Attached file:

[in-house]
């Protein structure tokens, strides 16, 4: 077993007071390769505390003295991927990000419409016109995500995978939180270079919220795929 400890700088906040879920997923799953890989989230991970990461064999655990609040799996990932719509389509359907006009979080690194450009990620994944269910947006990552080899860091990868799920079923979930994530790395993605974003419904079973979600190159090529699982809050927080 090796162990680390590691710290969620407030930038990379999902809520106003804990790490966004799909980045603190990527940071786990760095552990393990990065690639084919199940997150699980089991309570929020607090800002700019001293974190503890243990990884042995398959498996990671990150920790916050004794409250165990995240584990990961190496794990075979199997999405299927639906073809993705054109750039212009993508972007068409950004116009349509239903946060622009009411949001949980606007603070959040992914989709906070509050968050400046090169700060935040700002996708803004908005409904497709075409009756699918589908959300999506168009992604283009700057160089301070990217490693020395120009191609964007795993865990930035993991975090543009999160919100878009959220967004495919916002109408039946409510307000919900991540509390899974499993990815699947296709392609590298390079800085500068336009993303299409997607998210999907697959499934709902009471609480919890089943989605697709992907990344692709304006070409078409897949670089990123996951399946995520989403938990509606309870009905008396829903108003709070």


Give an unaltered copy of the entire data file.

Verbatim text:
[in-house]
């Protein structure tokens, strides 16, 4: 077993007071390769505390003295991927990000419409016109995500995978939180270079919220795929 400890700088906040879920997923799953890989989230991970990461064999655990609040799996990932719509389509359907006009979080690194450009990620994944269910947006990552080899860091990868799920079923979930994530790395993605974003419904079973979600190159090529699982809050927080 090796162990680390590691710290969620407030930038990379999902809520106003804990790490966004799909980045603190990527940071786990760095552990393990990065690639084919199940997150699980089991309570929020607090800002700019001293974190503890243990990884042995398959498996990671990150920790916050004794409250165990995240584990990961190496794990075979199997999405299927639906073809993705054109750039212009993508972007068409950004116009349509239903946060622009009411949001949980606007603070959040992914989709906070509050968050400046090169700060935040700002996708803004908005409904497709075409009756699918589908959300999506168009992604283009700057160089301070990217490693020395120009191609964007795993865990930035993991975090543009999160919100878009959220967004495919916002109408039946409510307000919900991540509390899974499993990815699947296709392609590298390079800085500068336009993303299409997607998210999907697959499934709902009471609480919890089943989605697709992907990344692709304006070409078409897949670089990123996951399946995520989403938990509606309870009905008396829903108003709070």